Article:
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Do-It-Yourself Takeaway

I’m a curry-holic. Curries are cheap, tasty, comforting and, made properly, some of the most nutritious food known to vegankind. Over the years I’ve learned how to make some pretty good dishes. Nowadays I feel confident enough with spices to generally not use cookbook recipes as anything more than a starting point. These two recipes are quick and easy enough for anyone to have a go at. There may be quite a few different spices included but you can substitute pretty much whatever you have to hand if you’re adventurous and don’t mind taking a chance.

Serves about 3 hearty appetites.

Chana Masala

This is also known as chhole or, if you’re dead common, chickpea curry. Whatever it’s called, it’s one of my faves.

  • 15ml vegetable ghee
  • 2cm piece cinnamon stick
  • 2 green cardamom pods
  • 2 cloves
  • 5ml cumin seeds
  • 5ml yellow mustard seeds
  • 2.5-5ml dried chilli flakes
  • 10ml ground coriander
  • 10ml paprika
  • 5ml tamarind paste concentrate
  • 1 large red onion, diced
  • 1 stick celery, diced
  • 2cm cube fresh ginger, shredded
  • 1 clove garlic, crushed
  • 400g tinned chickpeas
  • 200g tinned chopped tomatoes
  • Pinch of sugar
  • Salt

Mix the coriander and paprika with a little water to make a paste and set aside. Melt the ghee over a low heat and fry the onion and celery for about 15 mins until soft. Add the cinnamon, cardamom, cloves, cumin seeds, mustard seeds, chilli flakes, garlic and ginger and stir fry for a couple of minutes. Add the coriander and paprika paste and stir for another minute. Add the chickpeas, tomatoes (I prefer to liquidise mine), tamarind and sugar, stir well and bring gently to the boil. Add salt to taste and it’s ready. Like most curries, this improves if left to sit for a few hours then gently reheated before serving.

Sprinkle some fresh coriander on it just before you slop it on the plate with the spud recipe below.

Bombay Aloo

For me, potato is the perfect accompaniment to just about everything, but served as a dryish curry it sits particularly well alongside the chickpeas.

  • 500g small / new potatoes, scrubbed and cut into 2cm chunks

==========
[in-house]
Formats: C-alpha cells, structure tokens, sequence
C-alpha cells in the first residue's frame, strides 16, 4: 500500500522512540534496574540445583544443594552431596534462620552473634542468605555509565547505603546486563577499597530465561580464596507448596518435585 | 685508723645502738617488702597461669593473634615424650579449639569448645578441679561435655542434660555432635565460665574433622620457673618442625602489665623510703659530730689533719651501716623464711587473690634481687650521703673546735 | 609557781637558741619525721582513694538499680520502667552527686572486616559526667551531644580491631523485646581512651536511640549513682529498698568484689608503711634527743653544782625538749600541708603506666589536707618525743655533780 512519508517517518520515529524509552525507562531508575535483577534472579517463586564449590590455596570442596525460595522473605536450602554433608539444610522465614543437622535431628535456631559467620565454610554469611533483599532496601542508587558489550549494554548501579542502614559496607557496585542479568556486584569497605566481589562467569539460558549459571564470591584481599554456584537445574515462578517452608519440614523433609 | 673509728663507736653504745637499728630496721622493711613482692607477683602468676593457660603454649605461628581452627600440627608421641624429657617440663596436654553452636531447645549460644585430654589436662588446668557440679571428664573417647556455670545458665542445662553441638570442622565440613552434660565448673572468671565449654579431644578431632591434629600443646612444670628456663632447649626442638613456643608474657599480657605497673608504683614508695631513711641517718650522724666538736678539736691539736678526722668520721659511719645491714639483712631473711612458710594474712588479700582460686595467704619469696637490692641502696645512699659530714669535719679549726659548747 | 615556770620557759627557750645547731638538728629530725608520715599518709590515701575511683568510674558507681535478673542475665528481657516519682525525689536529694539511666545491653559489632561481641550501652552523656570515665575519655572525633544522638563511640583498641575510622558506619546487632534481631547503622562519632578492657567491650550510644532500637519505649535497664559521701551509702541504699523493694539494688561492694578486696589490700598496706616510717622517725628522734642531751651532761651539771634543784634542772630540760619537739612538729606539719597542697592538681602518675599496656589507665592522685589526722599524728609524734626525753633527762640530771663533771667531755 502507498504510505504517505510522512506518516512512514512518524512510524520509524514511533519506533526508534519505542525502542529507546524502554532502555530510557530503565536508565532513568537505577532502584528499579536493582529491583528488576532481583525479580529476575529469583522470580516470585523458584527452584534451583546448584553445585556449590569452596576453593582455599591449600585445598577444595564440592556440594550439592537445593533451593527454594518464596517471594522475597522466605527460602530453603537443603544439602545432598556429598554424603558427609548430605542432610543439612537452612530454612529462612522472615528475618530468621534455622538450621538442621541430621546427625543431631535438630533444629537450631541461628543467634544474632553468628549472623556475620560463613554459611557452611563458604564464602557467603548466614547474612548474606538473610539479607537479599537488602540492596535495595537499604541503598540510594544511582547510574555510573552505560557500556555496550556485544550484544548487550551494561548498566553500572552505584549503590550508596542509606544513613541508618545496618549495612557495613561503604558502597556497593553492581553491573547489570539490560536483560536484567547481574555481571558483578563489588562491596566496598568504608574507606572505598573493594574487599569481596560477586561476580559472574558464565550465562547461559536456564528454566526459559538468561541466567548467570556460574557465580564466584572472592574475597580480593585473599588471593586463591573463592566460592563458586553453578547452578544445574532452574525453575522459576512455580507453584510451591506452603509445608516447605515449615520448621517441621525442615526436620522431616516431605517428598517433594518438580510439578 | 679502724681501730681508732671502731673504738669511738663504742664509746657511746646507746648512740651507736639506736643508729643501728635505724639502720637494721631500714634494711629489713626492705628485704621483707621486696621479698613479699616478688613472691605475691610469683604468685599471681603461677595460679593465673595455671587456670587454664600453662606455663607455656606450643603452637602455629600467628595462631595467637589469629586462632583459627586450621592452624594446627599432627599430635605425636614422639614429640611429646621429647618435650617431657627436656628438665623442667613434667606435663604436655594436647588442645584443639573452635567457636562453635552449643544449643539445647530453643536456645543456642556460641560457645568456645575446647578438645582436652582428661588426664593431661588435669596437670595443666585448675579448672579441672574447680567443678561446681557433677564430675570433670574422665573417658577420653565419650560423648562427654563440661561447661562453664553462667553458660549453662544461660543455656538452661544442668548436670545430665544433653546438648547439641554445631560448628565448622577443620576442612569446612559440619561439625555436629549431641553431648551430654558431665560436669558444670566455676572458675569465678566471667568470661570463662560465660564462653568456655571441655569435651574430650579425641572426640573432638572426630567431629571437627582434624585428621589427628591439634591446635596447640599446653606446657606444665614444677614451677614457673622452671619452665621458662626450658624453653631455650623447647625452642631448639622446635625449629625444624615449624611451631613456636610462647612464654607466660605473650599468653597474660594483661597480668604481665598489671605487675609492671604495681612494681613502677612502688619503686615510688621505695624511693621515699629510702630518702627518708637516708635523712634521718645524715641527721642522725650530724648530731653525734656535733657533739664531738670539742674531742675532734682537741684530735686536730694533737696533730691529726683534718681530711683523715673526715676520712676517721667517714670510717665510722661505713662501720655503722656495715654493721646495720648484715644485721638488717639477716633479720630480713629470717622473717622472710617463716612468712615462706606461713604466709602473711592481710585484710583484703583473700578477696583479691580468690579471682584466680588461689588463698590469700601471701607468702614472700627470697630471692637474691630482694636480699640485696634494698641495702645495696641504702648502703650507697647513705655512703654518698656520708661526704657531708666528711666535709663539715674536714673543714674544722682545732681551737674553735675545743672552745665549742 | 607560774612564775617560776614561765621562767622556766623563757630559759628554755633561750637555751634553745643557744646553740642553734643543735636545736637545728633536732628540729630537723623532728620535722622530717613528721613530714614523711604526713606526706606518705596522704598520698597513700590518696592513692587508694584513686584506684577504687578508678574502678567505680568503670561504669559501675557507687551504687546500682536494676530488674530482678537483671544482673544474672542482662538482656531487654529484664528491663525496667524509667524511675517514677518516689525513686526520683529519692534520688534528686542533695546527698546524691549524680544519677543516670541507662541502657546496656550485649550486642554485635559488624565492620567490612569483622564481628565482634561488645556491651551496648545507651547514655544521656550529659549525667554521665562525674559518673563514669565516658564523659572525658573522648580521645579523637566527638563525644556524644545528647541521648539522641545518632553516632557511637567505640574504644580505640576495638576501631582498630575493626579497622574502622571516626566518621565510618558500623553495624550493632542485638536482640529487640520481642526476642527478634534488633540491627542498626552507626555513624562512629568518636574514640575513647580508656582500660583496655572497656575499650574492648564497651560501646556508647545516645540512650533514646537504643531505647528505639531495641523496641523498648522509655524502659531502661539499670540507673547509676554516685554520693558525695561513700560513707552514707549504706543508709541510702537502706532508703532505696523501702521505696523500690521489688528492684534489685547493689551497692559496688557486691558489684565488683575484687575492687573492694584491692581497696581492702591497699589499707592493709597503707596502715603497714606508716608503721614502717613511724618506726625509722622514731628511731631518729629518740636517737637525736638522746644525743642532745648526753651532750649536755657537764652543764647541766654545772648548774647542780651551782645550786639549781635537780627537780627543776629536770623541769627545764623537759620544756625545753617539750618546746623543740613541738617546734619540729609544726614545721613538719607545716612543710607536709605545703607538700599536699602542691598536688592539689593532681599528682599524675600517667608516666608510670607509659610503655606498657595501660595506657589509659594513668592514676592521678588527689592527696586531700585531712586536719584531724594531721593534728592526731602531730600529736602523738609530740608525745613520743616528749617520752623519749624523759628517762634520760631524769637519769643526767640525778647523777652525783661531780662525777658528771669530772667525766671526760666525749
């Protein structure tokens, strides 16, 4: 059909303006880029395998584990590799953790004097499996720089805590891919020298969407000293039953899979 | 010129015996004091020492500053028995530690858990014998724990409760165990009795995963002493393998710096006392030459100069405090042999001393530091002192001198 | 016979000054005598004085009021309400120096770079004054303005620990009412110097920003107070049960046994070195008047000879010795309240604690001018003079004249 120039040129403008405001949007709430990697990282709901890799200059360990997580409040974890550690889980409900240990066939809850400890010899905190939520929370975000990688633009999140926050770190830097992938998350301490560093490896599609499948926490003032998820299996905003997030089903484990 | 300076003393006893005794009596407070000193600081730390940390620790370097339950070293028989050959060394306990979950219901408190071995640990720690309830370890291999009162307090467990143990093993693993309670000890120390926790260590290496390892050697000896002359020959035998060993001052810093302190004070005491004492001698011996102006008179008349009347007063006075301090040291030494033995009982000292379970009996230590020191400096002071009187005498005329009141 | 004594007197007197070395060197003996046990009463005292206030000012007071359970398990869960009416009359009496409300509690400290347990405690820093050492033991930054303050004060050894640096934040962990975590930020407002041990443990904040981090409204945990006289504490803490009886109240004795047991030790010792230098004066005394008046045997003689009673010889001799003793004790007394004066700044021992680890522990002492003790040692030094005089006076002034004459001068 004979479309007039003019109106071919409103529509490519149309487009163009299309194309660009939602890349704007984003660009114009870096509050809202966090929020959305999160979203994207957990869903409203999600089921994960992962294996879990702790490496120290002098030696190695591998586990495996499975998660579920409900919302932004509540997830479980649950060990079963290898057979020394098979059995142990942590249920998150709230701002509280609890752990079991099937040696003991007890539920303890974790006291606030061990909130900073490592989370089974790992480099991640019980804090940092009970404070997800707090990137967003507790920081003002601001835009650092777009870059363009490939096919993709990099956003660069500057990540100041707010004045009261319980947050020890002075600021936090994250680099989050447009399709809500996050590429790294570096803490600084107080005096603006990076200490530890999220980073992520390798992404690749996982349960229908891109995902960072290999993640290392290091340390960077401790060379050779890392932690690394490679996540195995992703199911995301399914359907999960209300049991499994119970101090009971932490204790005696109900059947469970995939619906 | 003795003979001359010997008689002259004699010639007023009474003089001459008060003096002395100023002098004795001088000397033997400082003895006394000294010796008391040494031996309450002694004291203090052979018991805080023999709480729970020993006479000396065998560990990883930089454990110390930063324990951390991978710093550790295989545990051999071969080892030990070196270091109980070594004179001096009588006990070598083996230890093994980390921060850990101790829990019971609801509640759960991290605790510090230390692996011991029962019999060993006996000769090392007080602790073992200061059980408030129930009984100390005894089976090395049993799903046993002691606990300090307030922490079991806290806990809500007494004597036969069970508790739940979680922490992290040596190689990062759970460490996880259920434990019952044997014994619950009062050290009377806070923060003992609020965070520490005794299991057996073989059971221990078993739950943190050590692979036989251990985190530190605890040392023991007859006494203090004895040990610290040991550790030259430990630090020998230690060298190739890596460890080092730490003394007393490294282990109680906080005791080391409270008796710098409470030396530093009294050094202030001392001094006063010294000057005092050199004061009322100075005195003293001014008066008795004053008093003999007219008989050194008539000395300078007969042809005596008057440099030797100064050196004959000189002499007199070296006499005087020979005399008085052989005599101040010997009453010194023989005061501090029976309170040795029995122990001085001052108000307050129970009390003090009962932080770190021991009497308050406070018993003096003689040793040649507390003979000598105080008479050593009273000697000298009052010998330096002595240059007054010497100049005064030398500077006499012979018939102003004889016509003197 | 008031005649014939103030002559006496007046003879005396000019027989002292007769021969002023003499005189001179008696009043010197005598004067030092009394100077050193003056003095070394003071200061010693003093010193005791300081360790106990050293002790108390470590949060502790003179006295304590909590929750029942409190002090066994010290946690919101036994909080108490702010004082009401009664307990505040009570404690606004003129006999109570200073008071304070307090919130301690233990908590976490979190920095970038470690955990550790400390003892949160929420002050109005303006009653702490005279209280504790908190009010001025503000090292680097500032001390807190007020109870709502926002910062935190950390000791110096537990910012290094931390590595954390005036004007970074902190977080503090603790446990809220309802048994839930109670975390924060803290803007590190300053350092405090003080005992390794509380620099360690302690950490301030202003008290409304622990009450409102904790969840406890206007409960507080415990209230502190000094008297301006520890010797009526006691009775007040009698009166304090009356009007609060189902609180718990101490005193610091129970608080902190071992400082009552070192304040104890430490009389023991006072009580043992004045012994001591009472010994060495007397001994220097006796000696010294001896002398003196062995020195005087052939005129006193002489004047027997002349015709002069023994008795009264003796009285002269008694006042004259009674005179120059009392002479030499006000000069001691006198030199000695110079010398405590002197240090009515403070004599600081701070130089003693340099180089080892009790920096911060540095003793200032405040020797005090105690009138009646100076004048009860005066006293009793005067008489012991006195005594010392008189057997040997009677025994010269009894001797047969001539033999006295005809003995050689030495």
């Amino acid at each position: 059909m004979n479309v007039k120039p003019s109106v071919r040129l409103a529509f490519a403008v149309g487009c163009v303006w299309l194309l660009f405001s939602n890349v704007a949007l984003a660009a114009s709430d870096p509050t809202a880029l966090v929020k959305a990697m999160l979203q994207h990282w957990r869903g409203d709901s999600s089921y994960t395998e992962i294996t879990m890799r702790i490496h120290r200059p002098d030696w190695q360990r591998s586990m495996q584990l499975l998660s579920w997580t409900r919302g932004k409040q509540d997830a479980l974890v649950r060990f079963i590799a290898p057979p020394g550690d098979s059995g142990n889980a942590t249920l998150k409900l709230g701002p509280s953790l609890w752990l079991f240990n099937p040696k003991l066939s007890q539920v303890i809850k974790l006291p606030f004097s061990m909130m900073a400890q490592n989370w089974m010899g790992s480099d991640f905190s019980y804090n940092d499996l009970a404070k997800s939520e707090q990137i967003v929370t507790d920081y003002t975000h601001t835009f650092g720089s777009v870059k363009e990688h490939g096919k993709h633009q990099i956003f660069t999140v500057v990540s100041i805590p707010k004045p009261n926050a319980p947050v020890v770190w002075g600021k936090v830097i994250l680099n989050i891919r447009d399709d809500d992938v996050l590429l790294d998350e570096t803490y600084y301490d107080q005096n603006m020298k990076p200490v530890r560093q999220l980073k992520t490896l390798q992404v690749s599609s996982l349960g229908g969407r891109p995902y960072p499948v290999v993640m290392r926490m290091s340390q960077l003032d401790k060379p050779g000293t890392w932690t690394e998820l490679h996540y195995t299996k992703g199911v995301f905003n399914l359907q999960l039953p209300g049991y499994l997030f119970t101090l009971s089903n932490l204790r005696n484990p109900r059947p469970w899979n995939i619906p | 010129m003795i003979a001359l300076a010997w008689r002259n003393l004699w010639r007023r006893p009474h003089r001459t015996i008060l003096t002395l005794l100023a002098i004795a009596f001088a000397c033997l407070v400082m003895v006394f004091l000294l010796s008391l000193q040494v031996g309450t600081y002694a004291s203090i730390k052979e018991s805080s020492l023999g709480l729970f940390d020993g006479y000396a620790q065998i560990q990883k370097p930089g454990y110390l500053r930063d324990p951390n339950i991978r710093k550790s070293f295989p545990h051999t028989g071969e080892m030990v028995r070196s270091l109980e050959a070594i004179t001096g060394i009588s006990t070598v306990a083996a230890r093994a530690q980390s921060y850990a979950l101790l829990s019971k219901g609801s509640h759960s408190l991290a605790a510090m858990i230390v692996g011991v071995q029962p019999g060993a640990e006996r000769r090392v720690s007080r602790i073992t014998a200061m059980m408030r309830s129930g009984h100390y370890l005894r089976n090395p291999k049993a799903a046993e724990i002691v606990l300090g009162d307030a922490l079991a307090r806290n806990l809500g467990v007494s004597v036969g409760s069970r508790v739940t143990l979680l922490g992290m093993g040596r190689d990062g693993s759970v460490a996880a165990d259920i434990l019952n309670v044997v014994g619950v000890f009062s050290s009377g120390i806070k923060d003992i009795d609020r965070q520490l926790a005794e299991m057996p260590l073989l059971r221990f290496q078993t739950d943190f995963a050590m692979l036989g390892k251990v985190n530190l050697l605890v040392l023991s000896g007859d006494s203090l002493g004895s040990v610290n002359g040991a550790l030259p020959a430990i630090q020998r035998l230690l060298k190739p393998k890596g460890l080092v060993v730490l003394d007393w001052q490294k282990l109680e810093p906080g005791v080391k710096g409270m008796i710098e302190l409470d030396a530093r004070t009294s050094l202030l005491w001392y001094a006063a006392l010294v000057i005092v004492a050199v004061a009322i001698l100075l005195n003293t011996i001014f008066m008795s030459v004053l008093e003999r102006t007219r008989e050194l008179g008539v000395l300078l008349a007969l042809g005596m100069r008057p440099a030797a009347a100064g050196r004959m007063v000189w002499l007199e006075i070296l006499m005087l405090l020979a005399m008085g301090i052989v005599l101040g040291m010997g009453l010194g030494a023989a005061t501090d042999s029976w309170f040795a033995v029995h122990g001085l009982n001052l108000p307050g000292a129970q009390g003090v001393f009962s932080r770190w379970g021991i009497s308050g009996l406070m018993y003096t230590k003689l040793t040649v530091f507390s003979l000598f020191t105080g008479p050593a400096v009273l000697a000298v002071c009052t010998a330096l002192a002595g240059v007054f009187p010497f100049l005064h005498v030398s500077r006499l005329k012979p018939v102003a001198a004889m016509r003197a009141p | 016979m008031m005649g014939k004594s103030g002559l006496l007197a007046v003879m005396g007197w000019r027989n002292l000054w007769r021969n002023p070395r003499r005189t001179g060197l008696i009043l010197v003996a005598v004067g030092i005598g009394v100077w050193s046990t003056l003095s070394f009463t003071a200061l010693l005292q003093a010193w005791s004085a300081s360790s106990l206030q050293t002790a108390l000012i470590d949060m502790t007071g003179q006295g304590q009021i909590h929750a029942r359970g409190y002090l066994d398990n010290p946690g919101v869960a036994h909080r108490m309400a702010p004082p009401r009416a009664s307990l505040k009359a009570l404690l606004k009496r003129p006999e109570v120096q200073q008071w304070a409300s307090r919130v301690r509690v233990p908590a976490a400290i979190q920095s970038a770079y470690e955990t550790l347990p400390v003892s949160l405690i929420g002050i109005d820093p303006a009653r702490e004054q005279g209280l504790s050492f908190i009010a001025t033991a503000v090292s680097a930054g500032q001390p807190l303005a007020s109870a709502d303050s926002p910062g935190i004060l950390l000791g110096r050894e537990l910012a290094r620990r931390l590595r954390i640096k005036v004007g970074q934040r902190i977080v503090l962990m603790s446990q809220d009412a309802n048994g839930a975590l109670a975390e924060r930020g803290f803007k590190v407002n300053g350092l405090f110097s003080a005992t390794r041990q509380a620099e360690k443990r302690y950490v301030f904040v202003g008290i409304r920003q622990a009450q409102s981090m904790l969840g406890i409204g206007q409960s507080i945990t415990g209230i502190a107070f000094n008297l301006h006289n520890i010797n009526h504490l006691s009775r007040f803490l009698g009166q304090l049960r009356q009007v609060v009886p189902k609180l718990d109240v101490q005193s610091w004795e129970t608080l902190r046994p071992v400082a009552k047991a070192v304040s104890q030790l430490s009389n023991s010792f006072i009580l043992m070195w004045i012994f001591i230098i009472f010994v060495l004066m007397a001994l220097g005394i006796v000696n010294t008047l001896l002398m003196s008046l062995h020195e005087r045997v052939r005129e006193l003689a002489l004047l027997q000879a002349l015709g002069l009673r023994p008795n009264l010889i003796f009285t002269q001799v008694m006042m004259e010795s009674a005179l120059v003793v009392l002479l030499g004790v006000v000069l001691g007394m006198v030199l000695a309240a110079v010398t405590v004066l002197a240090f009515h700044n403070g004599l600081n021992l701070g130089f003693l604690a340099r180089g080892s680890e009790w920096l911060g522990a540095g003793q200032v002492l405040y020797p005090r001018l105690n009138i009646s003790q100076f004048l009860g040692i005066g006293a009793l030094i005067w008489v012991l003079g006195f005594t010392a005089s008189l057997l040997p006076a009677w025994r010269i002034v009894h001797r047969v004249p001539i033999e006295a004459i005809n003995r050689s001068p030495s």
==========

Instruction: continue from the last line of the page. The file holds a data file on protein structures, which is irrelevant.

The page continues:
• 30ml vegetable ghee
  • 2 medium onions, quartered and sliced
  • 8 dried curry leaves
  • 5ml dried chilli flakes
  • 2.5ml onion seeds
  • 2.5ml black mustard seeds
  • 2.5ml fennel seeds
  • 5ml turmeric powder
  • 2.5ml cumin powder
  • 2.5ml amchoor (mango) powder
  • 1.25ml asafoetida powder
  • 5ml lemon juice
  • Salt

Mix the turmeric, cumin, amchoor and asafoetida with a little water to make a paste and set aside. Steam (or gently boil) the potatoes for around 15 mins until soft. While they’re cooking, melt the ghee over a low heat and fry the onions for about 15 mins until beginning to soften and go clear. Add the curry leaves, chilli, onion, mustard and fennel seeds and stir fry for 2 mins. Add the spice paste and lemon juice and stir fry for another minute. Mix in the potatoes and coat well in the spice mixture. Add salt to taste. As above, leave this to sit for a few hours if you can, reheat and serve with the chana and some basmati rice.

Break open a beer, stuff your face and relish the warm and content glow that spreads inside you.

4 comments to Do-It-Yourself Takeaway

  • Burke

    Nice recipes, will give a go. Im a bit of a novice still at making curry but ive been at it a few years now. One question though, what the hell is asafoetida powder? ive never heard of it or seen it in any recipes before.

  • Asafoetida is also known as hing. It’s usually available in a little yellow plastic tub in Asian supermarkets (see the picture on the Wiki entry). It’s cheap as chips and lasts for ages.

    Hare Krishnas use it instead of onion or garlic in a lot of their cooking – their weirdo beliefs forbid them from eating either. I couldn’t imagine life without alliums, particularly in vegan cooking.

    Thanks for the converter link too, much slicker than the one I usually use (although generally not for normal weights and measures, as I’m quite good at doing all the mental arithmetic needed).

    I’ll put up recipes for tarka dhal (lentil), dhingri (mushroom) and saag (spinach) dishes soon, then you’ll have enough for a thali.

    Burp 😀

  • oh yeah, asafoetida is used by krishnas. apparently, according to a krishna who one day long ago knocked on my friend’s door and somehow ended up sat in the front room, they dont eat onions because he said “onions make people cry”.

    i would rather eat onions anyday.

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